- Acne is a common condition affecting persons of almost all ages; it may begin as early as the neonatal period, and peaks between ages of 13-17. For some patients, acne will persist into the fourth or fifth decade of life.
- Acne is a chronic disease that requires initial and long-term (i.e., maintenance) therapy.
- Even though it is not a life-threatening disease, acne can have significant impact on a patient’s quality of life, including physical and psychological scars.
- Distribution, number, and severity of lesions (especially scarring) should influence the approach to acne treatment.
- Expert consensus suggests that a topical retinoid is first-line initial and maintenance therapy for almost all acne patients (except the most severe forms).
- Antibiotic resistance caused by antibiotic monotherapy is an emerging clinical problem in acne management; antibiotic resistance leads to acne treatment failure. Therefore, the use of topical or systemic antibiotic monotherapy, especially long-term use, is not recommended in either the initial or maintenance phase of treatment.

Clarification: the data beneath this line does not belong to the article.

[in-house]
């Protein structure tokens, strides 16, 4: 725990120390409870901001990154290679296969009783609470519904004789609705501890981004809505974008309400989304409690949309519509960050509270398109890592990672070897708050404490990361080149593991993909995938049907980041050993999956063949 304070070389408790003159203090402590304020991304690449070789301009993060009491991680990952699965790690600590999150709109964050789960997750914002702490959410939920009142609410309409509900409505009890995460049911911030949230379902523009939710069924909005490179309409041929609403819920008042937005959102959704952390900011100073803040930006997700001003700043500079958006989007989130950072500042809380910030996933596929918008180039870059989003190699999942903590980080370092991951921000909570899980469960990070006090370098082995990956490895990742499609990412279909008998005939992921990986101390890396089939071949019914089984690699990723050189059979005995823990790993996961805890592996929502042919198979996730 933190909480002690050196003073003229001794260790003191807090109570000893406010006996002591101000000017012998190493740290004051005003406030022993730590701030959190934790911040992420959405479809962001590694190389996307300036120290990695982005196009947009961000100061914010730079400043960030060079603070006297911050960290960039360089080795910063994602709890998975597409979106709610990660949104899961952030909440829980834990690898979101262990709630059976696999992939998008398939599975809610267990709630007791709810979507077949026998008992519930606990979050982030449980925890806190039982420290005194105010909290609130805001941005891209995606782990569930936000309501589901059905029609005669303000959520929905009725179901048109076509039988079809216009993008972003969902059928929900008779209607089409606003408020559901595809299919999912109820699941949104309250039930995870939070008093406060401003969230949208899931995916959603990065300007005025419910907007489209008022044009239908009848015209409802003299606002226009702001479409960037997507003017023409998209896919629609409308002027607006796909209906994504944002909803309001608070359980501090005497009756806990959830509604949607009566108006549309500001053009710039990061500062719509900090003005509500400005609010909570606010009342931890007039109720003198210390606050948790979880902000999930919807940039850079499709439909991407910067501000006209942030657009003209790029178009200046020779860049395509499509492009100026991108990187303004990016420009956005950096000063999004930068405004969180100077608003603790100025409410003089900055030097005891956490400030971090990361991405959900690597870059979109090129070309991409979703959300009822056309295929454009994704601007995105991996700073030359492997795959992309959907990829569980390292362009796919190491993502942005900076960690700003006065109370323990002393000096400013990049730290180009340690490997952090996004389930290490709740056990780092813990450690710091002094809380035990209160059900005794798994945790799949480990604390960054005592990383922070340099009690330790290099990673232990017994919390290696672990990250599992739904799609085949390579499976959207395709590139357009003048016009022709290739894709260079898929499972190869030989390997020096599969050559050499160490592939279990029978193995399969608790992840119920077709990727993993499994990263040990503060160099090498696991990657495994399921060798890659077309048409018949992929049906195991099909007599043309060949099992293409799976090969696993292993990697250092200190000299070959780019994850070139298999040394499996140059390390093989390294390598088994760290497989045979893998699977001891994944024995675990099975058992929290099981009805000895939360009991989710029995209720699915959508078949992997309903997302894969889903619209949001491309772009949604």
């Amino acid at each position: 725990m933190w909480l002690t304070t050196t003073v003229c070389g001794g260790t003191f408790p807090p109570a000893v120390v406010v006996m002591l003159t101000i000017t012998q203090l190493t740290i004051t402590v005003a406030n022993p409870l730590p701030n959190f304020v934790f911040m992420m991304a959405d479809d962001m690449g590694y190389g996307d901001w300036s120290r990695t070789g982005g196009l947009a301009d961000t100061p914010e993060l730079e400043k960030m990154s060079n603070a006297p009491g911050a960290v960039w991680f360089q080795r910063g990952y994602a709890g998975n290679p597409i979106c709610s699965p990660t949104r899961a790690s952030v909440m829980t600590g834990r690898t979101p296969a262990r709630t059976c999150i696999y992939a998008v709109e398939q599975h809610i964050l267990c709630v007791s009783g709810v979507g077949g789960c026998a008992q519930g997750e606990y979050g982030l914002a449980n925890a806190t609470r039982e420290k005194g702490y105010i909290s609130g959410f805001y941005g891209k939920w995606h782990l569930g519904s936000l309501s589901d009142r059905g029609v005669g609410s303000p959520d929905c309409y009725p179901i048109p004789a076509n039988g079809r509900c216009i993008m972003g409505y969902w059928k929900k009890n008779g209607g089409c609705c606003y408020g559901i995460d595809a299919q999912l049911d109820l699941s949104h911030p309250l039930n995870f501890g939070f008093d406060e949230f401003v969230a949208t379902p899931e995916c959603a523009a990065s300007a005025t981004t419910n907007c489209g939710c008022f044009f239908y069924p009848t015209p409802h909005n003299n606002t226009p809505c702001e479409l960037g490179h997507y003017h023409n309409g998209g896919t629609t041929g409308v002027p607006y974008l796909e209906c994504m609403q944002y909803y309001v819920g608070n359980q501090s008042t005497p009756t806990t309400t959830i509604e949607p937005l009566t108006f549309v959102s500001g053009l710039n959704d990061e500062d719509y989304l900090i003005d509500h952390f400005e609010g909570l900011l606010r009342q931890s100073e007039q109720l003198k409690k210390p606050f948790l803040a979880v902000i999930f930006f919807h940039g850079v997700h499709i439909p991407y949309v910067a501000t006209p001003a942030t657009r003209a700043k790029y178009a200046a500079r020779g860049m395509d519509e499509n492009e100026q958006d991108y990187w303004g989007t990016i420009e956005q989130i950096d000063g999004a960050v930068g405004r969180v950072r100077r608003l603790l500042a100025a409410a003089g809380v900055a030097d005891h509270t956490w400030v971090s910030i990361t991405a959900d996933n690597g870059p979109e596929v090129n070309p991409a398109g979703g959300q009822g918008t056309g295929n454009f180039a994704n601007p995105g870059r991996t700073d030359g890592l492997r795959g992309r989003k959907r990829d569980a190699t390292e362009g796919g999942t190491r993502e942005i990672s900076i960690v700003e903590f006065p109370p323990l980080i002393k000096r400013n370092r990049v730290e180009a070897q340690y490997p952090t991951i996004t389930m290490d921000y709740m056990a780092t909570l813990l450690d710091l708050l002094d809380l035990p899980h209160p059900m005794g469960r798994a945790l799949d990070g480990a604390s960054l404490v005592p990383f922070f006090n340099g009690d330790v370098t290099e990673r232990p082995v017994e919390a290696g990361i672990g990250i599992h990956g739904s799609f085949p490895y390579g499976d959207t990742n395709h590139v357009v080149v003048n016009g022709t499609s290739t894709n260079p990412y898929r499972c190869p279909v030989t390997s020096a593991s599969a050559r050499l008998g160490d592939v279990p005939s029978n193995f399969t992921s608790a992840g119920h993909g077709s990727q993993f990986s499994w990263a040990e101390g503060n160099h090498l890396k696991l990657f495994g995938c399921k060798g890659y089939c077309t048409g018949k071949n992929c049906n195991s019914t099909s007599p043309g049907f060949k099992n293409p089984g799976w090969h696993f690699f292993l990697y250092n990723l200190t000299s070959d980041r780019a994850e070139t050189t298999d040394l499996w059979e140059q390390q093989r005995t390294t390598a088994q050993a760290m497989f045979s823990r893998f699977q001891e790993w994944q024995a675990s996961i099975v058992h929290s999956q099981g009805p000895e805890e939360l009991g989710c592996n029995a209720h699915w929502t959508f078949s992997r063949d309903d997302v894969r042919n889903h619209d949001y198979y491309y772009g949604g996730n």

- There are multiple strategies that can be employed to limit emergence of antibiotic resistance: combination of a topical retinoid and benzoyl peroxide, antibiotic and benzoyl peroxide, topical retinoid and antibiotic, and use of either topical retinoid or benzoyl peroxide alone. However, use of combination therapy in many cases is more effective for the treatment of acne and several combination formulations are available. The convenience of combination formulations may also improve patient adherence to their acne skin regimen.
- A combination formulation containing a topical retinoid and the antimicrobial agent benzoyl peroxide (such as EpiDuo) may accomplish the treatment goal of providing a first-line topical retinoid and a strategy to prevent antibiotic resistance consistent with the best practice of avoiding long-term topical antibiotic use.
Acne vulgaris is characterized by comedones, papules, and pustules, or a combination of lesions. Nodules, cysts, and scarring are seen in more severe disease. Factors involved in the pathogenesis of acne include: alteration of follicular keratinization, presence of bacteria (Propionibacterium acnes), sex hormone production (androgens) and sebum production.